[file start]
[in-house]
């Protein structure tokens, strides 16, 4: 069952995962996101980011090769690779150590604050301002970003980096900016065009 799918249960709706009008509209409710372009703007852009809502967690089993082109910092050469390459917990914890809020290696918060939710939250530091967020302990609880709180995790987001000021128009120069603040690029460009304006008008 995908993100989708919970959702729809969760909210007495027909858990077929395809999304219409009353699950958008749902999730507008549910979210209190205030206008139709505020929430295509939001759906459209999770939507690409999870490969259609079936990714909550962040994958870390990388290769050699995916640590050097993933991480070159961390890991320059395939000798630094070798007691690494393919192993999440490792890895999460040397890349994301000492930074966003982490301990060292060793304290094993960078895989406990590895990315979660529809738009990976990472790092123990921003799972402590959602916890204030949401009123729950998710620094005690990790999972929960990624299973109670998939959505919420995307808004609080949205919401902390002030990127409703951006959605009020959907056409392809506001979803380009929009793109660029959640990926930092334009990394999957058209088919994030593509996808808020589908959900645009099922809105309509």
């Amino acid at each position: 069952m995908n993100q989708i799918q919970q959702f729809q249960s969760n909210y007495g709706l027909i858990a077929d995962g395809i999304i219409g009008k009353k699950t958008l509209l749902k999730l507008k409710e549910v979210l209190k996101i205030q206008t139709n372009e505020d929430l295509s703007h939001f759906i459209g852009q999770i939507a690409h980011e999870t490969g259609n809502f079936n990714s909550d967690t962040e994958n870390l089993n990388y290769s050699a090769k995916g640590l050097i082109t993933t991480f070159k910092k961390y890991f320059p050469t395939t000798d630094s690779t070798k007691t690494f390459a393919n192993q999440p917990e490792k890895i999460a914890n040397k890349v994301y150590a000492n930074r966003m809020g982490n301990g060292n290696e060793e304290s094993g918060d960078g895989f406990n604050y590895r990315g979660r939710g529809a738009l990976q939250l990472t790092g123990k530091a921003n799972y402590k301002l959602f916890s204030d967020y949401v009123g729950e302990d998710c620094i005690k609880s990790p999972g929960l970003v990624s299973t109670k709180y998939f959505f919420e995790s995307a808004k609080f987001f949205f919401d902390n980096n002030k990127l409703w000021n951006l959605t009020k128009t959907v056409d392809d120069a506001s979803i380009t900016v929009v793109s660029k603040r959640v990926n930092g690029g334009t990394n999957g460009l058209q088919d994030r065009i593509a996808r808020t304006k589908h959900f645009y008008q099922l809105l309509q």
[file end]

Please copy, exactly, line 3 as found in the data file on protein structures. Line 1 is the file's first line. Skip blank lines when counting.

């Amino acid at each position: 069952m995908n993100q989708i799918q919970q959702f729809q249960s969760n909210y007495g709706l027909i858990a077929d995962g395809i999304i219409g009008k009353k699950t958008l509209l749902k999730l507008k409710e549910v979210l209190k996101i205030q206008t139709n372009e505020d929430l295509s703007h939001f759906i459209g852009q999770i939507a690409h980011e999870t490969g259609n809502f079936n990714s909550d967690t962040e994958n870390l089993n990388y290769s050699a090769k995916g640590l050097i082109t993933t991480f070159k910092k961390y890991f320059p050469t395939t000798d630094s690779t070798k007691t690494f390459a393919n192993q999440p917990e490792k890895i999460a914890n040397k890349v994301y150590a000492n930074r966003m809020g982490n301990g060292n290696e060793e304290s094993g918060d960078g895989f406990n604050y590895r990315g979660r939710g529809a738009l990976q939250l990472t790092g123990k530091a921003n799972y402590k301002l959602f916890s204030d967020y949401v009123g729950e302990d998710c620094i005690k609880s990790p999972g929960l970003v990624s299973t109670k709180y998939f959505f919420e995790s995307a808004k609080f987001f949205f919401d902390n980096n002030k990127l409703w000021n951006l959605t009020k128009t959907v056409d392809d120069a506001s979803i380009t900016v929009v793109s660029k603040r959640v990926n930092g690029g334009t990394n999957g460009l058209q088919d994030r065009i593509a996808r808020t304006k589908h959900f645009y008008q099922l809105l309509q």